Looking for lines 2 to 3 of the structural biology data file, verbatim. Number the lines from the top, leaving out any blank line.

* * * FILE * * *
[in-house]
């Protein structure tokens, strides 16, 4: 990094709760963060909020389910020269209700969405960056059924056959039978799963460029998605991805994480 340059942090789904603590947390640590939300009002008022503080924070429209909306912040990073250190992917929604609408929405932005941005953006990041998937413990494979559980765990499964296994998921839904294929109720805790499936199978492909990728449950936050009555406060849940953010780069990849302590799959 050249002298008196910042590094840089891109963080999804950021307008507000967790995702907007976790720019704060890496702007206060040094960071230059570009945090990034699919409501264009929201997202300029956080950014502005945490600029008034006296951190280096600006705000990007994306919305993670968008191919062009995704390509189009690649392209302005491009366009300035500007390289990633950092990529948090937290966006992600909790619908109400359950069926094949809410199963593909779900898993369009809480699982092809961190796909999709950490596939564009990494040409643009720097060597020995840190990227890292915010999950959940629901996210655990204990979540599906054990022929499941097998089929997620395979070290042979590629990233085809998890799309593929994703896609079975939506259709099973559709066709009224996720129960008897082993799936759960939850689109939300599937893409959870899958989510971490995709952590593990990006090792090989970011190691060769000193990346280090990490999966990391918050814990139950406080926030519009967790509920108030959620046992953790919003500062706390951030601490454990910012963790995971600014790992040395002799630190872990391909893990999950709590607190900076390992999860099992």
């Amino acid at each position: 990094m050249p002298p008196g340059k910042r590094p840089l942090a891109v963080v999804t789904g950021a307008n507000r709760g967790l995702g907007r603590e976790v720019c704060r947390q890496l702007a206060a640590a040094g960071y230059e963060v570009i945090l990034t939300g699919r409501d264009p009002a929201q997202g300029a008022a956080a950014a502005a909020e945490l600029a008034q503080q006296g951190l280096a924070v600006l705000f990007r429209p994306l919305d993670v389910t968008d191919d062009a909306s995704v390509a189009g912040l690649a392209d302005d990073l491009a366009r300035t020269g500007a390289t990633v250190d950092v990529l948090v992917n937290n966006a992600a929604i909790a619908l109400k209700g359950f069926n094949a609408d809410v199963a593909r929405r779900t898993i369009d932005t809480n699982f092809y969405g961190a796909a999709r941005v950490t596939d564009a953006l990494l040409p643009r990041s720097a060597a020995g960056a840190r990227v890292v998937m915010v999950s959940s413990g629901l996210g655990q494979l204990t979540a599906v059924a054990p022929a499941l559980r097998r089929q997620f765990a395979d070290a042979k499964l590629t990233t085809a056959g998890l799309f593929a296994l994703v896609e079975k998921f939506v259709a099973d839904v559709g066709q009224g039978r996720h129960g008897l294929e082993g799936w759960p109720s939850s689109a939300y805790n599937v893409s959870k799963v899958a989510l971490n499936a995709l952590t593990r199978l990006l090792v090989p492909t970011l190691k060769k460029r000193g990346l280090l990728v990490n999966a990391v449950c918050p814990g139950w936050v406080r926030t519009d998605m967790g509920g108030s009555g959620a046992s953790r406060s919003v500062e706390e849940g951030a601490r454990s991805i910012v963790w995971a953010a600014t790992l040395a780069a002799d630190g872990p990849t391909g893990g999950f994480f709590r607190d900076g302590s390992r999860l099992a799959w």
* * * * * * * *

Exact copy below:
């Protein structure tokens, strides 16, 4: 990094709760963060909020389910020269209700969405960056059924056959039978799963460029998605991805994480 340059942090789904603590947390640590939300009002008022503080924070429209909306912040990073250190992917929604609408929405932005941005953006990041998937413990494979559980765990499964296994998921839904294929109720805790499936199978492909990728449950936050009555406060849940953010780069990849302590799959 050249002298008196910042590094840089891109963080999804950021307008507000967790995702907007976790720019704060890496702007206060040094960071230059570009945090990034699919409501264009929201997202300029956080950014502005945490600029008034006296951190280096600006705000990007994306919305993670968008191919062009995704390509189009690649392209302005491009366009300035500007390289990633950092990529948090937290966006992600909790619908109400359950069926094949809410199963593909779900898993369009809480699982092809961190796909999709950490596939564009990494040409643009720097060597020995840190990227890292915010999950959940629901996210655990204990979540599906054990022929499941097998089929997620395979070290042979590629990233085809998890799309593929994703896609079975939506259709099973559709066709009224996720129960008897082993799936759960939850689109939300599937893409959870899958989510971490995709952590593990990006090792090989970011190691060769000193990346280090990490999966990391918050814990139950406080926030519009967790509920108030959620046992953790919003500062706390951030601490454990910012963790995971600014790992040395002799630190872990391909893990999950709590607190900076390992999860099992």
């Amino acid at each position: 990094m050249p002298p008196g340059k910042r590094p840089l942090a891109v963080v999804t789904g950021a307008n507000r709760g967790l995702g907007r603590e976790v720019c704060r947390q890496l702007a206060a640590a040094g960071y230059e963060v570009i945090l990034t939300g699919r409501d264009p009002a929201q997202g300029a008022a956080a950014a502005a909020e945490l600029a008034q503080q006296g951190l280096a924070v600006l705000f990007r429209p994306l919305d993670v389910t968008d191919d062009a909306s995704v390509a189009g912040l690649a392209d302005d990073l491009a366009r300035t020269g500007a390289t990633v250190d950092v990529l948090v992917n937290n966006a992600a929604i909790a619908l109400k209700g359950f069926n094949a609408d809410v199963a593909r929405r779900t898993i369009d932005t809480n699982f092809y969405g961190a796909a999709r941005v950490t596939d564009a953006l990494l040409p643009r990041s720097a060597a020995g960056a840190r990227v890292v998937m915010v999950s959940s413990g629901l996210g655990q494979l204990t979540a599906v059924a054990p022929a499941l559980r097998r089929q997620f765990a395979d070290a042979k499964l590629t990233t085809a056959g998890l799309f593929a296994l994703v896609e079975k998921f939506v259709a099973d839904v559709g066709q009224g039978r996720h129960g008897l294929e082993g799936w759960p109720s939850s689109a939300y805790n599937v893409s959870k799963v899958a989510l971490n499936a995709l952590t593990r199978l990006l090792v090989p492909t970011l190691k060769k460029r000193g990346l280090l990728v990490n999966a990391v449950c918050p814990g139950w936050v406080r926030t519009d998605m967790g509920g108030s009555g959620a046992s953790r406060s919003v500062e706390e849940g951030a601490r454990s991805i910012v963790w995971a953010a600014t790992l040395a780069a002799d630190g872990p990849t391909g893990g999950f994480f709590r607190d900076g302590s390992r999860l099992a799959w």